This species is only known from the eastern base of Volcán Reventador, south-west of the Río Azuela bridge on the Quito-Lago Agrio road, in Napo Province, at 1,700m asl, on the Amazonian versant of the Andes in Ecuador.
Habitat and Ecology
The type locality is a forested ridge, which has a relatively low canopy and is exceedingly dense in most places. This forest is cool and very damp, with a conspicuous moss layer and many epiphytes on the tree trunks. Specimens have been found by day, on or close to the ground, in the forest and in adjacent new clearings. The eggs are laid on the ground, and the tadpoles are carried on the back of the adults one by one to bromeliads, where they develop.
It no longer survives at its only known locality, but there is a small chance that it survives elsewhere in localities that have not yet been surveyed.
Patches of forest at the type locality have been cleared for agriculture and livestock farming. The species also could have been affected by the synergistic effects of chytridiomycosis and climate change.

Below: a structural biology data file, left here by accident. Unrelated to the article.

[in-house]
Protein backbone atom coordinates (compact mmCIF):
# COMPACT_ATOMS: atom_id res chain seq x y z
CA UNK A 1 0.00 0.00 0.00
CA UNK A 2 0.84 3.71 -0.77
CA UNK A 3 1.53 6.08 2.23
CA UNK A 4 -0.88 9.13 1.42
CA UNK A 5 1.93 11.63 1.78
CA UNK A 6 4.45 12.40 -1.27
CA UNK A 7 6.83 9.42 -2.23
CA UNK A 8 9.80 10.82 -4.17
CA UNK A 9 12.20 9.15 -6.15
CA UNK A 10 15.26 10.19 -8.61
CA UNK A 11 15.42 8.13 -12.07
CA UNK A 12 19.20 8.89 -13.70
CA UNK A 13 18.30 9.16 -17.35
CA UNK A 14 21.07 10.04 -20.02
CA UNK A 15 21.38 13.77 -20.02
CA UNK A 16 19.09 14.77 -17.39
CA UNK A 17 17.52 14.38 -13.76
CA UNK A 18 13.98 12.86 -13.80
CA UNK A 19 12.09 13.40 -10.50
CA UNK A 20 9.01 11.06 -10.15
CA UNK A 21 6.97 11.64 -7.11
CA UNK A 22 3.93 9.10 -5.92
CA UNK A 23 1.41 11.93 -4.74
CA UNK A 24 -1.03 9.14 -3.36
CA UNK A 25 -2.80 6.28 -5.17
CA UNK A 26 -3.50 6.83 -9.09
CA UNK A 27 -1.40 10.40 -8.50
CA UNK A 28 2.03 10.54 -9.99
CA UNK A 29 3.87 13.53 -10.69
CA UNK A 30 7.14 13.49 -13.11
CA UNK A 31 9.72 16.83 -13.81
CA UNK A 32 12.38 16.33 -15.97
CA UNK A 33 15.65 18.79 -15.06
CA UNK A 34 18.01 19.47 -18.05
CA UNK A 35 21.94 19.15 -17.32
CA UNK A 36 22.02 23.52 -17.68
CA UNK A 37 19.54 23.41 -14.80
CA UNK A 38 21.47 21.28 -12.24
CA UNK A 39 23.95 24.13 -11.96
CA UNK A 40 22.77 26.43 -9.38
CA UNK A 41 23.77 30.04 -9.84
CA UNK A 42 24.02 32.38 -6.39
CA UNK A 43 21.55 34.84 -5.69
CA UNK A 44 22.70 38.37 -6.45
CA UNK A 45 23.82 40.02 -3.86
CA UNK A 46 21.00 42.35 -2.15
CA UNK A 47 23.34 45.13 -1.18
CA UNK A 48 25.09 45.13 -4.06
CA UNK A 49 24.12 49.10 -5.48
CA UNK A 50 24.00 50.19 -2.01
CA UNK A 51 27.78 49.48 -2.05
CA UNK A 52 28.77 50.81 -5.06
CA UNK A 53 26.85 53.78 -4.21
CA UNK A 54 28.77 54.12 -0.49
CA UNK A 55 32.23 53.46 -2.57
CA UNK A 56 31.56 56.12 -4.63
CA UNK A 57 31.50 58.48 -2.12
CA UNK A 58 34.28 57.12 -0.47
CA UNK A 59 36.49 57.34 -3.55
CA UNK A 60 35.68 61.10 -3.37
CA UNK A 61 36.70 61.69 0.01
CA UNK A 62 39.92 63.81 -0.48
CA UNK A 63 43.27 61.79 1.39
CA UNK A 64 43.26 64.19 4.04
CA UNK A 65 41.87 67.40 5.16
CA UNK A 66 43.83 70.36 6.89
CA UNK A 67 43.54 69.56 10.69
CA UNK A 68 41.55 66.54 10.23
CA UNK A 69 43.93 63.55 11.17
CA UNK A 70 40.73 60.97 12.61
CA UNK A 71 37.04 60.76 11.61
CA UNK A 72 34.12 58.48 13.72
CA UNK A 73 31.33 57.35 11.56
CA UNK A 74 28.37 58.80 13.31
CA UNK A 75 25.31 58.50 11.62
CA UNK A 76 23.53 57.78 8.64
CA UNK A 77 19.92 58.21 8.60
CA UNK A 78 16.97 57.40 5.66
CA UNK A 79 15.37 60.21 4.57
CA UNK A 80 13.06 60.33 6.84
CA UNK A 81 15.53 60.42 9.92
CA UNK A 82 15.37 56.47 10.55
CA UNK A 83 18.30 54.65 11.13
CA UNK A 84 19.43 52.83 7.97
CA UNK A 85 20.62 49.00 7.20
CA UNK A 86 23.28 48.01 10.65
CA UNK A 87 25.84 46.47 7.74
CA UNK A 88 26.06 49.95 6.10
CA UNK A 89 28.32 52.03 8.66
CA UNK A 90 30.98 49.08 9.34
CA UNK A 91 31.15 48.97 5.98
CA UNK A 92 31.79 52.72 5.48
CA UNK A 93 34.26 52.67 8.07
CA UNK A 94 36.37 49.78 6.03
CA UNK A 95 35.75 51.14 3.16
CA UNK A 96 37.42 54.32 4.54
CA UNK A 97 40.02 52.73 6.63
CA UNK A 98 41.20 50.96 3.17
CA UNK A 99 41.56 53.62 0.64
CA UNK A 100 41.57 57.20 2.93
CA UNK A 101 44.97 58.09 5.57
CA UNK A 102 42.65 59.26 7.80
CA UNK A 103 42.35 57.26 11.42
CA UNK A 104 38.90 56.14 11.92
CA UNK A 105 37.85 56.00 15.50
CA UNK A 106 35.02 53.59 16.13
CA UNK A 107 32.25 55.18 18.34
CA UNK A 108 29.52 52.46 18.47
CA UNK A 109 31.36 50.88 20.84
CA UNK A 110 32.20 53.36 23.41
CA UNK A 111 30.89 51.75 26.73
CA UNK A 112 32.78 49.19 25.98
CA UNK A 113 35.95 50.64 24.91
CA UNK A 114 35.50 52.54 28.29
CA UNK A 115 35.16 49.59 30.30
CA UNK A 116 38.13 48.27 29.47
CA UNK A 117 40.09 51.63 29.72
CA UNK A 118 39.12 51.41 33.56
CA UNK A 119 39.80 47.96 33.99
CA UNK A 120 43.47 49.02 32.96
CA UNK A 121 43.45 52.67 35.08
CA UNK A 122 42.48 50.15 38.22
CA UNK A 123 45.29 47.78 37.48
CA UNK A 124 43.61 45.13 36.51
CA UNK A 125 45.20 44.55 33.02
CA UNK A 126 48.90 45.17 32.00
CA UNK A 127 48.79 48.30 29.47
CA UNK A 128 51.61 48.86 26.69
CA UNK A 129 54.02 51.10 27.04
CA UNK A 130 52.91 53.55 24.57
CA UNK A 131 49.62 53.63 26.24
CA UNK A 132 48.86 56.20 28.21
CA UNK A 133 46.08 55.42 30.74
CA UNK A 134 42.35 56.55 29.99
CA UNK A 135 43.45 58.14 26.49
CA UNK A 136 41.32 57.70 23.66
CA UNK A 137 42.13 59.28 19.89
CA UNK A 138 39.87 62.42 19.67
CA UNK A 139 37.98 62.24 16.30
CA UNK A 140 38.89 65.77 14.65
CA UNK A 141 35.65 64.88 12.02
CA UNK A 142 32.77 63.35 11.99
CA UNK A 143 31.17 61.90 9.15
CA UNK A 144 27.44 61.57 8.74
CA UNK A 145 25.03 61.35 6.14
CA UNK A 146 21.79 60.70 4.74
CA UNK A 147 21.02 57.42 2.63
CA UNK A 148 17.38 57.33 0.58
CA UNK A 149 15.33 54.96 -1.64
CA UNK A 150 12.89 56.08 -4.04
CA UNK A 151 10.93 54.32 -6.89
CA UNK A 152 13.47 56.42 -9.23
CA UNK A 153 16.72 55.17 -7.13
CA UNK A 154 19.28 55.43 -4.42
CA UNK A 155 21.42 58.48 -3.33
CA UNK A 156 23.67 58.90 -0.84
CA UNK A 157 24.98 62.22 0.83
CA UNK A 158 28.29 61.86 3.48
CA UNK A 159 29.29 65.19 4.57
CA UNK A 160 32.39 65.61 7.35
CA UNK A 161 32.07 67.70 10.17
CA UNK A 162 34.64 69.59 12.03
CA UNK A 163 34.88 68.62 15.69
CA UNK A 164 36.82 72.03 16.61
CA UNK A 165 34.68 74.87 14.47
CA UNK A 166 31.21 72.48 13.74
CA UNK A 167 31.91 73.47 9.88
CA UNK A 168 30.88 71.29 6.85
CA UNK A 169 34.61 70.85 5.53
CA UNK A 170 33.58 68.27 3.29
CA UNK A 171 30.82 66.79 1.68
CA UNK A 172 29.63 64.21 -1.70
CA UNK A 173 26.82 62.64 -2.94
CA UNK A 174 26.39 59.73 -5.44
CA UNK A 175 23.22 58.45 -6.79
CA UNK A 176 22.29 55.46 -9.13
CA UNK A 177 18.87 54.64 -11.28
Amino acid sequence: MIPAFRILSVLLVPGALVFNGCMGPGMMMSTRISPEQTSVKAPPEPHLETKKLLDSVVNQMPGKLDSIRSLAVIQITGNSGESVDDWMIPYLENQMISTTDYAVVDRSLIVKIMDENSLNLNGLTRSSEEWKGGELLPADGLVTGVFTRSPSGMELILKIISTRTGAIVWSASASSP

The distribution range of the species might overlap with Reserva Ecológica Cayambe-Coca, but its presence there has not been confirmed. There is an urgent need for further survey work to determine whether or not this species might survive at other sites near the type locality.
Red List Status
Critically Endangered (CR)
Listed as Critically Endangered because its Extent of Occurrence is less than 100 km2, all individuals are in a single location, and there is continuing decline in the extent and quality of its habitat around the city of Douala, and because of a drastic population decline, estimated to be more than 80% over the last ten years, inferred from the apparent disappearance of most of the population..
Luis A. Coloma, Santiago Ron 2004. Andinobates abditus. The IUCN Red List of Threatened Species 2004: e.T55170A11263287. http://dx.doi.org/10.2305/IUCN.UK.2004.RLTS.T55170A11263287.en